Advisor: Julie Medero
Students: Chloé Calvarin (PM-F), Dani Demas (PM-S), Josh Kutsko, Won Kyoung Park, James
The goal of this project is to explore new ways in which Yelp can help its users glean information from an overwhelming number of reviews for a business. To that end, we have implemented a system that automatically identifies important characteristics of a business and the reviewers’ opinions of these characteristics. With this information, we group these characteristics into high-level categories so that users can quickly find the information they’re looking for.
Liaisons: Gary Grossman, Steven Yan ’02
Advisor: Ben Wiedermann
Students: Alexander Putman (PM-S), Mai Ho, Shannon Lin (PM-F), Kevin McSwiggen
The Zendesk clinic team is developing a domain specific language to suit the needs of Zendesk’s largest customers. The language is intended to provide a way to create more succinct and powerful business rules for defining customer support workflow than currently provided in Zendesk. The team’s goal is to make these business rules powerful in order to reduce their overall quantity, improving the maintainability of the customer’s system.
Computer Science/Engineering Clinic
The Aerospace Corporation
Innovative Graphics and Input Enhancements for the Satellite Orbit Analysis Program (SOAP)
Liaisons: Joe Betser, John Coggi, Dave Stodden
Advisor: Geoff Kuenning
Students: Zakkai Davidson (PM), Eric Caldwell, Christian Guerrero, Fabiha Hannan, Emily
The Aerospace Corporation is a Federally Funded Research and Development Center (FFRDC) that provides its Satellite Orbit Analysis Program (SOAP) to a variety of national security and space customers. This clinic project encapsulated a number of 3D rendering techniques in a digital globe framework that can be readily adapted for incorporation into SOAP and/or other OpenGL-based graphics software. The supported effects include real time weather data acquisition and visualization, terrain shadowing, smoke simulation, improved trajectory drawing, and realistic night and day transition.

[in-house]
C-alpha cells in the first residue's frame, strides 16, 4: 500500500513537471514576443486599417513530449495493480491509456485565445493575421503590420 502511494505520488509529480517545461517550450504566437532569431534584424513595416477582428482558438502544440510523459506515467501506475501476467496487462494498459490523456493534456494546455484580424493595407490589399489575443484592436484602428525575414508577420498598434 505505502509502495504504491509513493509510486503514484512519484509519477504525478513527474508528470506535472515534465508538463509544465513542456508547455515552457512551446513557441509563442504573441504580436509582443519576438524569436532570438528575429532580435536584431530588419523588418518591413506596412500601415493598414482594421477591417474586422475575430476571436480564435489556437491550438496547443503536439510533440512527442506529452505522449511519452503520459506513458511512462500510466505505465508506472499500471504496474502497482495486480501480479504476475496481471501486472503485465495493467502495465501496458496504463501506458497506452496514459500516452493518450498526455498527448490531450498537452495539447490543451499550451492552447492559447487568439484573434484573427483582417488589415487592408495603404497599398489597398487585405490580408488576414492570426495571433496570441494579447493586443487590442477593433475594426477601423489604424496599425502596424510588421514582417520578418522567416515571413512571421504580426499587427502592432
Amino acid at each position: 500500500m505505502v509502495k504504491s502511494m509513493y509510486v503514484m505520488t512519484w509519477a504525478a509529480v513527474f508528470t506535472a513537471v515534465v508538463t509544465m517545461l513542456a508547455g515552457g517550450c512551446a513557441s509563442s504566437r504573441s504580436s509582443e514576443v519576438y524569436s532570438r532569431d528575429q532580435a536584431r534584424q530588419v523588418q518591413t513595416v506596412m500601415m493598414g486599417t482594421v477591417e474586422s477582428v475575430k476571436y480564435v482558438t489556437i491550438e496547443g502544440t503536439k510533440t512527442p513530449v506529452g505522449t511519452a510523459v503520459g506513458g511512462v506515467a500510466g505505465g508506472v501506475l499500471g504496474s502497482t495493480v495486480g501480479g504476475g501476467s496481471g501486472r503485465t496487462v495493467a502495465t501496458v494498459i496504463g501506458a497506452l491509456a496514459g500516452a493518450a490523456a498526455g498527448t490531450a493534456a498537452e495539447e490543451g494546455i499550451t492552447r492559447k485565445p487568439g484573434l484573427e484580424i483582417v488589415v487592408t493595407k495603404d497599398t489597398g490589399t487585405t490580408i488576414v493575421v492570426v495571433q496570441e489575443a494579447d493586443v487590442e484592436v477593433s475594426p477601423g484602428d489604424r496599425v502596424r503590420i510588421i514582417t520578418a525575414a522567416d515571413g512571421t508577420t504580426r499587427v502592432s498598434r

Liaisons: Jason Belbey, Cameron Burns, Benjamin Meunier
Advisor: Ran Libeskind-Hadas
Students: Oliver Seifert (PM-S), Marina Haukness (PM-F), Bryan Mehall, Ashuka Xue, Hannah
Part of Oakley’s design process requires the alignment of pairs of 3D scans of a human face and detection of key points of interest in these scans. Until now, this process was done manually and took approximately an hour for one pair of scans. The Oakley clinic team has developed software that automates the alignment and key point detection processes. This software substantially speeds up these tasks and provides more accurate results than were previously attainable.
Tracking Activity and Motion to Improve Success Likelihood of Liver Transplant
Advisor: David Harris
Students: Akhil Bagaria (TL- S), Samantha Echevarria, Minhtrang Vy (TL- F), Erin Paeng (S),
Vaibhav Viswanathan (S), Charlotte Robinson (F)
Several factors drive liver transplant success, including a patient’s physical activity both pre- and post-operation, and the treatment of subsequent neurological complications that manifest as hand tremors. The Project Spock team is developing both an app for a wearable device and a secure web app that will allow physicians to track physical activity and detect the onset of hand tremors in their patients. These apps will help physicians monitor patients as they prepare for and recover from a liver transplant.
Automated Examination of Collectibles
Liaisons: Steve Kass, Ed Korbel, Scot Maxwell, Joseph King
Advisor: Zachary Dodds
Students: Kate Aplin, Hayden Blauzvern (PM-S), Megan Shao (PM-F), Ben Teng, Avi Thaker